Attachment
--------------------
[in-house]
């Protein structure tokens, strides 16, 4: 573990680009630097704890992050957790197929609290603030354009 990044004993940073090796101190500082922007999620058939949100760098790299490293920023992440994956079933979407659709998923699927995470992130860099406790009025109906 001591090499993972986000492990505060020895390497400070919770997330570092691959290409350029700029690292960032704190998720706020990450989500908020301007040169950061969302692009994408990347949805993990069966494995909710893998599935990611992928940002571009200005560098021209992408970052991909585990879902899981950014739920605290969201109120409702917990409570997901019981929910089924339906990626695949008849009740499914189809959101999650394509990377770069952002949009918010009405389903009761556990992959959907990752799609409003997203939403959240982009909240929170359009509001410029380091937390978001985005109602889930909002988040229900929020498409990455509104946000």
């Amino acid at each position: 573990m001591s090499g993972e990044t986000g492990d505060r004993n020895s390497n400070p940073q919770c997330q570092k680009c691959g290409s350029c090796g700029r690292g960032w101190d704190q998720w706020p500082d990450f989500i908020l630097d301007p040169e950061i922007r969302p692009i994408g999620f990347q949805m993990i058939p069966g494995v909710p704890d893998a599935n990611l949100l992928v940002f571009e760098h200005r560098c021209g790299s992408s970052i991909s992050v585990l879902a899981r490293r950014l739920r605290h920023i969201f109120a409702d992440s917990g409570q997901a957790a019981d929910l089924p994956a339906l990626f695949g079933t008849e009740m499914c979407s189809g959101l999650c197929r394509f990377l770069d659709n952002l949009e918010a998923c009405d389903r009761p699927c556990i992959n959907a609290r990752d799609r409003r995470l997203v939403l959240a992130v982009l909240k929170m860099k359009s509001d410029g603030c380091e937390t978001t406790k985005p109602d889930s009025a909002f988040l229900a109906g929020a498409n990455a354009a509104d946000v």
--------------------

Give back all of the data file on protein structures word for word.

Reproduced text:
[in-house]
């Protein structure tokens, strides 16, 4: 573990680009630097704890992050957790197929609290603030354009 990044004993940073090796101190500082922007999620058939949100760098790299490293920023992440994956079933979407659709998923699927995470992130860099406790009025109906 001591090499993972986000492990505060020895390497400070919770997330570092691959290409350029700029690292960032704190998720706020990450989500908020301007040169950061969302692009994408990347949805993990069966494995909710893998599935990611992928940002571009200005560098021209992408970052991909585990879902899981950014739920605290969201109120409702917990409570997901019981929910089924339906990626695949008849009740499914189809959101999650394509990377770069952002949009918010009405389903009761556990992959959907990752799609409003997203939403959240982009909240929170359009509001410029380091937390978001985005109602889930909002988040229900929020498409990455509104946000």
């Amino acid at each position: 573990m001591s090499g993972e990044t986000g492990d505060r004993n020895s390497n400070p940073q919770c997330q570092k680009c691959g290409s350029c090796g700029r690292g960032w101190d704190q998720w706020p500082d990450f989500i908020l630097d301007p040169e950061i922007r969302p692009i994408g999620f990347q949805m993990i058939p069966g494995v909710p704890d893998a599935n990611l949100l992928v940002f571009e760098h200005r560098c021209g790299s992408s970052i991909s992050v585990l879902a899981r490293r950014l739920r605290h920023i969201f109120a409702d992440s917990g409570q997901a957790a019981d929910l089924p994956a339906l990626f695949g079933t008849e009740m499914c979407s189809g959101l999650c197929r394509f990377l770069d659709n952002l949009e918010a998923c009405d389903r009761p699927c556990i992959n959907a609290r990752d799609r409003r995470l997203v939403l959240a992130v982009l909240k929170m860099k359009s509001d410029g603030c380091e937390t978001t406790k985005p109602d889930s009025a909002f988040l229900a109906g929020a498409n990455a354009a509104d946000v």